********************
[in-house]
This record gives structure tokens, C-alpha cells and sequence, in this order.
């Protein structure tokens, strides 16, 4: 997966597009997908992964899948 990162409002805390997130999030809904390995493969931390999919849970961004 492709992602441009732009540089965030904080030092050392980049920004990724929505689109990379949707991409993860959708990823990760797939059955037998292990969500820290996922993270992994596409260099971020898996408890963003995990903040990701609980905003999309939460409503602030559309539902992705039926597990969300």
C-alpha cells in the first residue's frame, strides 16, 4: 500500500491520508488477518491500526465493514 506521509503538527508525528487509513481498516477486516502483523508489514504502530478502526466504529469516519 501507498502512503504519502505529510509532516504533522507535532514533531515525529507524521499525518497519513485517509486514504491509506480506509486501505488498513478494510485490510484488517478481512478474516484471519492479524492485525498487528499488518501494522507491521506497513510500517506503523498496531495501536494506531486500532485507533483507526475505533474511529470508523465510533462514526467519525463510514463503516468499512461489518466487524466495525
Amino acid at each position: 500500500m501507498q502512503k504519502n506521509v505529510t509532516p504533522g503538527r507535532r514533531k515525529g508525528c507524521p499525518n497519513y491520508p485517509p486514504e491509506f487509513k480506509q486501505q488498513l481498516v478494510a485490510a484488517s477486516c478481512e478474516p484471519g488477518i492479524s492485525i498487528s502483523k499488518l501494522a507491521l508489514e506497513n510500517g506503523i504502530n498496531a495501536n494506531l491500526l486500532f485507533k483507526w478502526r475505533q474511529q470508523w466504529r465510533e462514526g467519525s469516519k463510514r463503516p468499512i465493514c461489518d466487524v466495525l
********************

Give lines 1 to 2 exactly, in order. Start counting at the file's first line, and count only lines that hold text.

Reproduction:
[in-house]
This record gives structure tokens, C-alpha cells and sequence, in this order.